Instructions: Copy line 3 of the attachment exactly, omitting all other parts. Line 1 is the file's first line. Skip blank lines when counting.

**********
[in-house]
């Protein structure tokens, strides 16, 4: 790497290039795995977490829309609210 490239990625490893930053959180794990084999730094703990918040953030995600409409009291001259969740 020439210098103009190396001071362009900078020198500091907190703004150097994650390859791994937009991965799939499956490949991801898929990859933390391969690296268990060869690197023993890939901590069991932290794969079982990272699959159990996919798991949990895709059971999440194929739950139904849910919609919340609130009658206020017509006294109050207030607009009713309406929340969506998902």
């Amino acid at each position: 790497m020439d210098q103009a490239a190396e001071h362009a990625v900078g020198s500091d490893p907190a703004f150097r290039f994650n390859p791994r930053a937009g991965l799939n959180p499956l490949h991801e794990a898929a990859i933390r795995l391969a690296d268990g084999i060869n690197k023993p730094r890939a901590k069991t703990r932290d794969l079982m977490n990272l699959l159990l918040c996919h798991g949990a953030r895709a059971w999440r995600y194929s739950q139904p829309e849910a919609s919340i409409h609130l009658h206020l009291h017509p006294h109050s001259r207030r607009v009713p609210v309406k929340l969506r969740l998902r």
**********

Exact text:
């Amino acid at each position: 790497m020439d210098q103009a490239a190396e001071h362009a990625v900078g020198s500091d490893p907190a703004f150097r290039f994650n390859p791994r930053a937009g991965l799939n959180p499956l490949h991801e794990a898929a990859i933390r795995l391969a690296d268990g084999i060869n690197k023993p730094r890939a901590k069991t703990r932290d794969l079982m977490n990272l699959l159990l918040c996919h798991g949990a953030r895709a059971w999440r995600y194929s739950q139904p829309e849910a919609s919340i409409h609130l009658h206020l009291h017509p006294h109050s001259r207030r607009v009713p609210v309406k929340l969506r969740l998902r």